What do you think of our higher education system?
I will start by giving you my answer: I believe it has been successful.
So, before you answer that, read on.
The Bionic Prosthetic. In 2013, Azman Yeop Akil entered the Malaysian Book of Records as the first disabled Malaysian to cycle more than 1000km with a bionic leg. A few years earlier, in 2005, his right leg was amputated after being hit by a motorcycle. A project known as “Ekspedisi Kasih Bionik” (Bionic Love Expedition), initiated by the University of Malaya (UM)’s Centre for Applied Biomechanics (CAB), Photonics Research group and the Faculty of Engineering not only gave Azman a new type of prosthetic, but also a new lease of life.
BAL EX STROKE. In a Pakistani village, some 130 members of a local community consisting of stroke patients, healthcare givers and family members were taught home-based rehabilitation exercises. The module, known as BAL EX STROKE, was created by Dr Zuraida Zainun and her team from Universiti Sains Malaysia (USM), whom, in collaboration with the Liaquat University of Medical and Health Sciences (LUMHS) Pakistan, has improved the quality of living of the local Pakistani community (after having successfully introduced it in Malaysia).
Safe Water Treatment Process. In 2008, Professor Azni Idris of Universiti Putra Malaysia (UPM) won a gold medal at the International Exhibition at Innova, Brussels for his product “Aflok”. Aflok (not related to Ben), is used to treat various types of dirty water. What makes it special is that it aside from being 100% natural and environmentally friendly, it is able to overcome the problem of toxic sludge in industry wastewater. More importantly, Aflok has been able to clean rivers in remote areas around Malaysia and all over the world, giving many people access to clean water.
QurANIS. In 2013, UM’s Centre for Quranic Research in collaboration with the Foundation of Quranic Education for Special Children (FAQEH) established a programme known as QurANIS to education and guide special children on Islam. The programme provides special needs children the opportunity to learn the Quran based on their strengths and capabilities.
It is also worth mentioning that we have overtaken Singapore and Thailand in terms of the number of publications produced. This quantity also comes with quality: Four of our professors were named in the Thomson Reuters World’s Most Influential Scientific Minds list in 2014. They earned this distinction by ranking among the top 1% most cited researchers in their subject fields. Reports also state that Malaysia has seen a quadruple increase in the number of citations from 2005 to 2012, indicating increased confidence in Malaysian-produced research, and over 11% in yearly growth in university-filed patents.
Between 2007 and 2011, RM3.6 billion in revenue had been generated by our five Research Universities (from RM1.863 billion government funding). These Research Universities, namely UM, USM, UPM, Universiti Teknologi Malaysia (UTM) and Universiti Kebangsaan Malaysia (UKM)) are projected to spearhead research and development which will lead to the creation of some 182,720 jobs by 2020.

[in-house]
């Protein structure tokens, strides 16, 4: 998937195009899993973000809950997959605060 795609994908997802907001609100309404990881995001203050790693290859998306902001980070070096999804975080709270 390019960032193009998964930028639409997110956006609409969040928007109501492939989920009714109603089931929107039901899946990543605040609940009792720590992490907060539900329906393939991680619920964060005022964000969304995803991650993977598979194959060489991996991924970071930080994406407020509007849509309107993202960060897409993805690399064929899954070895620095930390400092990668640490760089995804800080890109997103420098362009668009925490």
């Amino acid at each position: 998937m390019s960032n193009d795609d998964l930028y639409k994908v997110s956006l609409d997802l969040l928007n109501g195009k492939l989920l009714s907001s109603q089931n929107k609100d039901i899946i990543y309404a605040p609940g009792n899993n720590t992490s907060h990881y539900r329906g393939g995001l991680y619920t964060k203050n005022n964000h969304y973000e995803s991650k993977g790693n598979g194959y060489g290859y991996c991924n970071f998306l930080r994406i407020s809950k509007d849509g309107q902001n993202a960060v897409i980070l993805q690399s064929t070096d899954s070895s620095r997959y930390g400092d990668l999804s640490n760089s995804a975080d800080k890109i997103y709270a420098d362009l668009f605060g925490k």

Alright, enough of the nerdy technical stuff, I promise. The reason I’ve highlighted the above is because, just like my earlier article on Measuring Change in Education (Link:
Indeed, some of you may say that we aren’t doing well in international rankings. To this, a few things come to mind. Firstly, over the last few years we’ve seen an upwards trajectory in rankings. In the QS World Universities Rankings, UM is 151st in the world (up from 167th in 2013) and 32nd in Asia. UM is also best amongst Organisation of Islamic Cooperation (OIC) nations.
USM is 28th in the world for environmental sciences while UPM is 54th in the world for agricultural sciences (no.7 in Asia and no.1 in South East Asia). In the recently released UI-Greenmetric World University Ranking, UPM is ranked 41st in the world for campus sustainability and environmental management. Many of our universities also rank within the top 100 in the world for subjects-matter like engineering, language studies, and computer sciences (niche focuses).
Unconvinced? Fair enough. You may be unhappy that we aren’t ranked in the Times Higher Education list or say that we aren’t placed high enough, etc. This is no doubt a work in progress, and our universities are working hard. Lest we forget, there’s also subjective side to rankings – who decides? Are criteria fair? And does it truly reflect an institutions worth? With more than 5 organisations vying to be the authoritative source of ranking, it’ll be a long time before that debate is settled.
Without a doubt, improving our graduates’ English proficiency and communication skills is vital. Equally important is to talk about the growing political awakening of our university students, some for the better (and gate-crashing vandalism aside), for worse, and how to manage the discourse in a healthy, reflective manner (for lack of space, I shall revisit this in the future).
Moving forward, we need to build on the successes. In March 2015, the Malaysian government will launch the Higher Education Blueprint which will lay down 10 strategic shifts that’ll guide our HE landscape for the next 10 years (2015-2025).
From graduates who are ‘job seekers’ to ‘job creators’, university focused education to equally valuable TVET (Technical and Vocational Education and Training) pathways, and from a centralised system of governance to a more autonomous one, we are in for exciting times.
Alternatively, if you’re ready, feel free to share your answer to the question I started with. Emails and tweets welcomed.
> The views expressed are entirely the writer's own.
Danial Rahman has education close to his heart. He tweets at @danial_ari and welcomes feedback at email@example.com.
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